P. S. I am not an N. A. so you can have at me! :-)
Hi sailor ed, what you says feels right to me. Of course its not always possible to sail flat, thats why the problem ive experienced is specific to certain sea states that result in Sukha not being flat. The answer has been roll away the genoa and go under main alone. She sails well with just the main.
Anyway new Code Zero on the way from Mack sails , complete with furler...no eating out for a while..lol.
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Old 05-10-2017, 17:07   #50
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Re: Replacing genoa with Code Zero

Just out of curiosity, What's the take on this?

"Ideally, every cruising boat should have three roller-furling sails up front, a common configuration for single- and double-handers on the round the world IMOCA 60s. One would be a big yankee on the headstay, say 140 per cent for light to moderate winds, which is either rolled up or all the way out and used primarily for reaching.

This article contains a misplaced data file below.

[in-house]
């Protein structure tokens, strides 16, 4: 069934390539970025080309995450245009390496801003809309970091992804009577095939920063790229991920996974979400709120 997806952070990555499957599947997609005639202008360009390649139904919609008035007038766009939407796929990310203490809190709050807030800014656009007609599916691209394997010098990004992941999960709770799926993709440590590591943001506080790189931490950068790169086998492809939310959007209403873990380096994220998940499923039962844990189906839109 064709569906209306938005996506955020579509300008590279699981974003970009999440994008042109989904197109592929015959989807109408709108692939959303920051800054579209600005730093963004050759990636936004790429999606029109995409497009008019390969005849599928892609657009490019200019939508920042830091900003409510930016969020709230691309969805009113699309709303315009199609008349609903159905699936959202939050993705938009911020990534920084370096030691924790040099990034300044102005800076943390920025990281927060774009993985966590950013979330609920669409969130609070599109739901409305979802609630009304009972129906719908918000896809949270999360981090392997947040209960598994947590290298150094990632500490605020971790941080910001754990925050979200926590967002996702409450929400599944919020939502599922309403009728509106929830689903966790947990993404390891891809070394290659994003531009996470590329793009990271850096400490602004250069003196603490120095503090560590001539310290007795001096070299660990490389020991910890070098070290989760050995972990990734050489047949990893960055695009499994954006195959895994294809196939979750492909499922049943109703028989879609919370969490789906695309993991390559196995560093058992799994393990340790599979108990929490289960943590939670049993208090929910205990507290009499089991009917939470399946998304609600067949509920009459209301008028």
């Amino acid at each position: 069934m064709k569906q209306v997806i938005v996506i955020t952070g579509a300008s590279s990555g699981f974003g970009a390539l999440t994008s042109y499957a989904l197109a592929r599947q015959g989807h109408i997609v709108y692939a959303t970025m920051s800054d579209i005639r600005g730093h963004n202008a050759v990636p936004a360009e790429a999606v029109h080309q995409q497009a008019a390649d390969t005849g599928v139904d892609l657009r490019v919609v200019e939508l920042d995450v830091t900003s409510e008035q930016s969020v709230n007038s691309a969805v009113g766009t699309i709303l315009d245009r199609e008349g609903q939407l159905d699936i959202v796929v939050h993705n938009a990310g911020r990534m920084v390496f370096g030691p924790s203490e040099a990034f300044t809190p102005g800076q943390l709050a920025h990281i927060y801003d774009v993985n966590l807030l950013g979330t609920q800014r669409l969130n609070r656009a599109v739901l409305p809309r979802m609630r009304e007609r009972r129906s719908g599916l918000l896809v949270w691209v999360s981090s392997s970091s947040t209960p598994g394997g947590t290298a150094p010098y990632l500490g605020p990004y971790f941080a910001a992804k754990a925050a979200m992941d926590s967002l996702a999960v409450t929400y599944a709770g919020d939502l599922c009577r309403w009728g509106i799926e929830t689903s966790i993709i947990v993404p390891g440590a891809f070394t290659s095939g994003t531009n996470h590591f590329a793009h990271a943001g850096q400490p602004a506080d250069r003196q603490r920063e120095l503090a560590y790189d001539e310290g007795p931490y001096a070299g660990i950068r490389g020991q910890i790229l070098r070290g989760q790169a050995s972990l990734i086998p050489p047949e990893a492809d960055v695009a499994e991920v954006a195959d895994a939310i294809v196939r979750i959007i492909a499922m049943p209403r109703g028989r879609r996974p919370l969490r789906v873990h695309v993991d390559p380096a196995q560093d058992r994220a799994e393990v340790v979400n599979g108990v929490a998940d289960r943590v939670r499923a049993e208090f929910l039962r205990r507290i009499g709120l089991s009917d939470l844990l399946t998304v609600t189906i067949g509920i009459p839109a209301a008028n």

The second is a working jib on a forestay close behind the headstay of around 90 per cent for mid-range to fresh conditions upwind and reaching. This sail should be cut to furl partially and, again like the yankee, cut high-clewed for good visibility below the foot, but also to avoid having continually to change the lead when rolling in and out.

This combination takes you through most conditions up to the time you fully roll up the jib. Next, simply roll out your third sail, the staysail and, hey presto, you are under storm jib. (For more on this, don’t miss a feature on sail design later in this series.)"


Read more at Skip Novak’s Storm Sailing Techniques Part 3: storm sails
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Old 05-10-2017, 17:26   #51
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Re: Replacing genoa with Code Zero